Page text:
[edit] swapped the filament supplies..no change whatsoever..
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Old 5th July 2005, 09:22 PM   #17
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Hi Bas,

You twisted the R and L hot input wires, which isn't good. Use one twisted pair per channel. Even better, use shielded cables for an enviroment as noisy as yours appears to be.

All your transformers are saturated, IMO. The filament transformer is IMO overloaded with 5 tubes.
If you are using two transformers to get the B+ high voltage, the first one should have higher wattage and higher secondary voltage. The resulting power should be under 50 % of the VA rate of the secondary transformer.

About the scope:

Your measurements look like an RF signal. For measuring 50 or 100Hz signal, you should set the time base to 1/50 or 1/100 sec to see one circle or 1/1000 to see more circles in one widow.
Also, set the trigger to AC and appropriate source channel if your scope has more than one channel.

Also, you should take care not to induce noise/hum by connecting the measurement probe to DUT. Connect the probe ground to the star ground, and (if possible) connect the earth pin from your IEC connector to the star ground.

Regards,
Milan
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Old 5th July 2005, 09:27 PM   #18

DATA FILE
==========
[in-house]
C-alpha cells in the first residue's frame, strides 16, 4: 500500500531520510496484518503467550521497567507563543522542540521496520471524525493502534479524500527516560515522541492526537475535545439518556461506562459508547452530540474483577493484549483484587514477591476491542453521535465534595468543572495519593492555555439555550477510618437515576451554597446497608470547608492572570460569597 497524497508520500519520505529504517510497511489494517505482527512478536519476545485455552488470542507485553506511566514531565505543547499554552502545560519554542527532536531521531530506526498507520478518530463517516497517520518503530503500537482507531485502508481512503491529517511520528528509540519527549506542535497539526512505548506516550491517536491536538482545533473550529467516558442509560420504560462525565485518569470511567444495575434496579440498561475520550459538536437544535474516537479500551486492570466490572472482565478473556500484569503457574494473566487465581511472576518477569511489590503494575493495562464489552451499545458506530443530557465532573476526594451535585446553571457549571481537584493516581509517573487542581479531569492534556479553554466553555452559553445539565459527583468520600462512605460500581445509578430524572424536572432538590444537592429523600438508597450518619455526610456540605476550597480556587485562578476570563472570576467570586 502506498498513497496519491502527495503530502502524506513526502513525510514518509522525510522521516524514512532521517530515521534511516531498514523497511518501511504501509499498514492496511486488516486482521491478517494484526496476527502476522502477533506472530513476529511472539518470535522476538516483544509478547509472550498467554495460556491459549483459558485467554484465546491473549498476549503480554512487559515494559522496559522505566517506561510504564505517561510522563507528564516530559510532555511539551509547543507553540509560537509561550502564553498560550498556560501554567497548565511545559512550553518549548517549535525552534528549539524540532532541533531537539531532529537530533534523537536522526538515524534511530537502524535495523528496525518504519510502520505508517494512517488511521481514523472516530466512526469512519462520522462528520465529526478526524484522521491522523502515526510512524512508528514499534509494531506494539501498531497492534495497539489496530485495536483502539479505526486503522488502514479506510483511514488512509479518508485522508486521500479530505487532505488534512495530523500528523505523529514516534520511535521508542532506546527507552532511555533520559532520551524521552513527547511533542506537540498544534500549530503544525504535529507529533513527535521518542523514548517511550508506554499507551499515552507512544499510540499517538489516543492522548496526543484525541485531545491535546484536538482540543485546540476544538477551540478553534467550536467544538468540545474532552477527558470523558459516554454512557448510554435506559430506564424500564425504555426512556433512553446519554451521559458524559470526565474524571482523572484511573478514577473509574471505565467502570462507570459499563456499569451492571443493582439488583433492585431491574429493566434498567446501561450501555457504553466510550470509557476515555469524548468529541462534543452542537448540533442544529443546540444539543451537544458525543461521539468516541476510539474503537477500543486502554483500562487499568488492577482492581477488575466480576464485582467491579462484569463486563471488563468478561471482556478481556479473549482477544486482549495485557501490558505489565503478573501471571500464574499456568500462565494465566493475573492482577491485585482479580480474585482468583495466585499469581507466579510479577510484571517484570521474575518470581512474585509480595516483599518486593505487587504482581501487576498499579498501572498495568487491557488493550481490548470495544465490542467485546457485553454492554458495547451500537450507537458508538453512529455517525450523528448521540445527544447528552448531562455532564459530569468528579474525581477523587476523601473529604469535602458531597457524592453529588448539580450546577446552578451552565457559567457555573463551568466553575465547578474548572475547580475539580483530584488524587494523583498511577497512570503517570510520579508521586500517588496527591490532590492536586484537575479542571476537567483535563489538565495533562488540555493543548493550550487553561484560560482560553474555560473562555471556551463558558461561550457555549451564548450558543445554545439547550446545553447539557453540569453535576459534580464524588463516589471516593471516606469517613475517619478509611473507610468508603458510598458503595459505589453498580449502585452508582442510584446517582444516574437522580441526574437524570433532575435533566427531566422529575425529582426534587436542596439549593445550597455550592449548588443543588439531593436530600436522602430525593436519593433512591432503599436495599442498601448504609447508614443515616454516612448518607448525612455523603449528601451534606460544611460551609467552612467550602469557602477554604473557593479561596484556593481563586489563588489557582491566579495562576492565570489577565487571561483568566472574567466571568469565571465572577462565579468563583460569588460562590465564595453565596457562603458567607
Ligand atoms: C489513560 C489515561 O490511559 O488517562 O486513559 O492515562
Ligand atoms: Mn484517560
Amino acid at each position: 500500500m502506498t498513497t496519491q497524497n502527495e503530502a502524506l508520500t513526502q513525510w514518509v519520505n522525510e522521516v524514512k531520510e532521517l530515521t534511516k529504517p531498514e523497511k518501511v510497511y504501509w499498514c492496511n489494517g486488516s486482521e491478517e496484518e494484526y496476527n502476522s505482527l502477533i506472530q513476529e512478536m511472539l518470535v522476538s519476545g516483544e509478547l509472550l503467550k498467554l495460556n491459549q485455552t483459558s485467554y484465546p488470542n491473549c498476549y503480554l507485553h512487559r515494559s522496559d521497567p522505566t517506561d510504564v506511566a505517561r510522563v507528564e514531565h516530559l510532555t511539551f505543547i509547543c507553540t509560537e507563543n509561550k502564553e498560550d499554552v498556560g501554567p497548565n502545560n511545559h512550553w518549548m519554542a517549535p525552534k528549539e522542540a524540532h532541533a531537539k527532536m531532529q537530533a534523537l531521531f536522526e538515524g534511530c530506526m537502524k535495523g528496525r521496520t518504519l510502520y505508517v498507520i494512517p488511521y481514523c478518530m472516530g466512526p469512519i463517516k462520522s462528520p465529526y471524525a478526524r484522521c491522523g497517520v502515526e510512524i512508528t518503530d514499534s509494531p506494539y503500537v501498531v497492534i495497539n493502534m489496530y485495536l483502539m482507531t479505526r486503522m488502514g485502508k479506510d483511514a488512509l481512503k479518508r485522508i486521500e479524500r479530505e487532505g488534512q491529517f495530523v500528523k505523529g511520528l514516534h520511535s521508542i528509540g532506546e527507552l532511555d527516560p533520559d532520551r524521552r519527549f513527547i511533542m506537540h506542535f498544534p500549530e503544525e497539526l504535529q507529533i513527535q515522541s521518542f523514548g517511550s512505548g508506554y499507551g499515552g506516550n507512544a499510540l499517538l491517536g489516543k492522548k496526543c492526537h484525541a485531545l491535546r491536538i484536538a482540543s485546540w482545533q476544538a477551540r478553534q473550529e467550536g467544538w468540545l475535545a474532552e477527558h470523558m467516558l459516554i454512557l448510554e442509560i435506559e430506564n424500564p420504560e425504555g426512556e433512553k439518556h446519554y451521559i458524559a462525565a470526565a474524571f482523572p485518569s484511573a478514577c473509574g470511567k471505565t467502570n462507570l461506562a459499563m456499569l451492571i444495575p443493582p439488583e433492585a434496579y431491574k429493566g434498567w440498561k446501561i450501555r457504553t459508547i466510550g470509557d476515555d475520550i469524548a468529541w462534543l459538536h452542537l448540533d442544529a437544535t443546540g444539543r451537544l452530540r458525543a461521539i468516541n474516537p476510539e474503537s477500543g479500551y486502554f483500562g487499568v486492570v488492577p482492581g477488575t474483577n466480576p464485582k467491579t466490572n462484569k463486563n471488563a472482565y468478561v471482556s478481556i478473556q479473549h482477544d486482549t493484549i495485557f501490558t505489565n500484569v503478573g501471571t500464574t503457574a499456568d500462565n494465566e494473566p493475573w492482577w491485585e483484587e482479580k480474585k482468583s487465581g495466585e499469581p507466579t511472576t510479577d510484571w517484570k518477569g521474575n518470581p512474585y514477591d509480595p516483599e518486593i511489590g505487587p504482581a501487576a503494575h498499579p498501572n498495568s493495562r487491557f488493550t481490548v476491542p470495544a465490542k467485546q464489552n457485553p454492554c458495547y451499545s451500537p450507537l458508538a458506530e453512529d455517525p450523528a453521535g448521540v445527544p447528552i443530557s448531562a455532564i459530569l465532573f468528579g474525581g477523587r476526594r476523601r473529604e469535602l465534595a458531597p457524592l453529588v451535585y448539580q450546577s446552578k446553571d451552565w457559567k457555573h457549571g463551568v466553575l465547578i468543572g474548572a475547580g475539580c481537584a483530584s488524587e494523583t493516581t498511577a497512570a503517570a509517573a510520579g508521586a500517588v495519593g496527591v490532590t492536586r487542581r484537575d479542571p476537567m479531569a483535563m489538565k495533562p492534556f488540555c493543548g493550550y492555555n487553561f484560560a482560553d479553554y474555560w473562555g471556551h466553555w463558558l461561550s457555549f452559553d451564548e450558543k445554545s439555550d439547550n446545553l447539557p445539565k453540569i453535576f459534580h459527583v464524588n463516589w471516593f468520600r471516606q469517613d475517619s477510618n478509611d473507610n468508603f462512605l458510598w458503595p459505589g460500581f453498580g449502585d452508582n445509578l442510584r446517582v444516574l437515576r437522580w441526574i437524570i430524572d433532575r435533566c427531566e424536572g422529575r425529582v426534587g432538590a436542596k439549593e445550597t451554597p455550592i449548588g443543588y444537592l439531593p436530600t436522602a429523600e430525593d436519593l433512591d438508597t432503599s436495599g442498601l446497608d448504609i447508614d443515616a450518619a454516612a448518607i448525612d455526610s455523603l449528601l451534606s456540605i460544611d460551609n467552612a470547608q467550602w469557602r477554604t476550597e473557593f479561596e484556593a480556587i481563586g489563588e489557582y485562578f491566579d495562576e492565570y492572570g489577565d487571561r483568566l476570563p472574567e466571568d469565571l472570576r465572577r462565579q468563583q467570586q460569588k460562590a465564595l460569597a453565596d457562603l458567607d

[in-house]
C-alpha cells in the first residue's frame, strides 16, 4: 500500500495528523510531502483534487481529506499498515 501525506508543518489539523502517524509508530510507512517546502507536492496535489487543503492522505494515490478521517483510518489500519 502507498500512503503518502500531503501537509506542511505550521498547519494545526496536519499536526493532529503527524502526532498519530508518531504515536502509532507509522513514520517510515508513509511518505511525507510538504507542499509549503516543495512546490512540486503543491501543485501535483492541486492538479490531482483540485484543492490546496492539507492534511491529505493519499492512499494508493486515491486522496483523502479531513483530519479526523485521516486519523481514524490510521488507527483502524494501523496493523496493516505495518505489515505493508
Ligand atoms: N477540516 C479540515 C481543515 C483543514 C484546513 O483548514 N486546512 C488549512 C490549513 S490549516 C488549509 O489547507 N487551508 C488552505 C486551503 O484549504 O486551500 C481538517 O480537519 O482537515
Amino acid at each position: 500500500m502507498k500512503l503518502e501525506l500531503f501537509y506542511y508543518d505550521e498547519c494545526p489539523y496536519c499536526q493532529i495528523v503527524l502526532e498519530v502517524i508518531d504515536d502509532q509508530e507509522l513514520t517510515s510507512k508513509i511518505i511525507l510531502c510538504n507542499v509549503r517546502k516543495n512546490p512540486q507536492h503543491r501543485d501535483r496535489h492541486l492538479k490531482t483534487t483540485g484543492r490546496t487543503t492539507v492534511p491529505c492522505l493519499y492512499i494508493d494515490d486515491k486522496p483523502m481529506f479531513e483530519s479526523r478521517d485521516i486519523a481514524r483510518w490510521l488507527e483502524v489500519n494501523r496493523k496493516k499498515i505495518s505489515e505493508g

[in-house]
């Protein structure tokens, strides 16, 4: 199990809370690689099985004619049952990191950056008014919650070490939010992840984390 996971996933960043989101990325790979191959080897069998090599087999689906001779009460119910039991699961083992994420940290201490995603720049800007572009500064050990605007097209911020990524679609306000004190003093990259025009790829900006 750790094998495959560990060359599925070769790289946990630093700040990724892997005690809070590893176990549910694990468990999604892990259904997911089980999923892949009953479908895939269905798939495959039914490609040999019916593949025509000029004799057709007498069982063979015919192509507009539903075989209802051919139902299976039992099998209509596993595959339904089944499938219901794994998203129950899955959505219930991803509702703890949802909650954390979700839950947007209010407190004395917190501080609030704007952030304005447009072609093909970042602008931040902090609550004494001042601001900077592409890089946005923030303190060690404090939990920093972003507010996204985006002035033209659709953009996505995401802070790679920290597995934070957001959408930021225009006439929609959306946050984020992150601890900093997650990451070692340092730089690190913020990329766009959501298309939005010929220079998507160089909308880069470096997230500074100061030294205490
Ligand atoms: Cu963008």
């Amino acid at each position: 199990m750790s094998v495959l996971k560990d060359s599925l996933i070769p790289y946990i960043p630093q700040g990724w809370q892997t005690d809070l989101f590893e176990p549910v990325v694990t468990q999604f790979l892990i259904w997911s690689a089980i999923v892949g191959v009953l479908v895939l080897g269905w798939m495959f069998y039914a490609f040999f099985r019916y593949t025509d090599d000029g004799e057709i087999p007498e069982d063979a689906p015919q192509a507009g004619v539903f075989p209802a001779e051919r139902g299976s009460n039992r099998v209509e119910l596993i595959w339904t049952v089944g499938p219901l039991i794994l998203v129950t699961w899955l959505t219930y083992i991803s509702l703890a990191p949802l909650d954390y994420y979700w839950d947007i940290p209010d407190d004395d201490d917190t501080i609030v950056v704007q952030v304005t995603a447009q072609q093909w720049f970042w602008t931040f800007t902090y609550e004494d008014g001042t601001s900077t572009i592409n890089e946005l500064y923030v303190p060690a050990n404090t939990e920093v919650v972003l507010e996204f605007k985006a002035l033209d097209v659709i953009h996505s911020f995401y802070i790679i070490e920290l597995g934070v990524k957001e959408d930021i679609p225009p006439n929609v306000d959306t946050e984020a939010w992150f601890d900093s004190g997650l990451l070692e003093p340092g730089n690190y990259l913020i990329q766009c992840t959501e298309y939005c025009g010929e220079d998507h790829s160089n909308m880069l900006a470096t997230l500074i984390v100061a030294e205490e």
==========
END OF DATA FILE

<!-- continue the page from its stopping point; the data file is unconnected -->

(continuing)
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It is a photo artifact or are the two output grounds tied together on opposite ends of the bus?

edit: moamps may be right on the mark about your transformers- saturating trannies throw out an amazing amount of field.
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Old 5th July 2005, 09:29 PM   #19
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Originally posted by SY
Dumb question for EC- if this were an oscillation causing the power supply to hummmmmm, then why doesn't it show up on the anode side of the output capacitor?
Good point. The capacitor is a short-circuit at RF, so RF should show up at either end. Trouble is, even at 100Hz, hum ought to show up at both ends, and it also ought to have a much more ragged waveform. Something's not quite right...

Bas: I suppose you've tried swapping valves between channels just in case its heater/cathode leakage? Another possibility is that the hum is induced by leakage flux from the mains transformers.
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Old 5th July 2005, 09:33 PM   #20
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You twisted the R and L hot input wires, which isn't good.
Ok..did not know that..

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The filament transformer is IMO overloaded with 5 tubes.
I've added another one for the other channel..so the problem channel is feeding 2 tubes now.


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you should set the time base to 1/50 or 1/100 sec to see one circle or 1/1000 to see more circles in one widow.
1/100 would be .1 sec/div right?

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Also, set the trigger to AC
Ok..have done so now..

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and appropriate source channel if your scope has more than one channel.
It only has one channel..that is Y right? or should it go on X..x says trigger..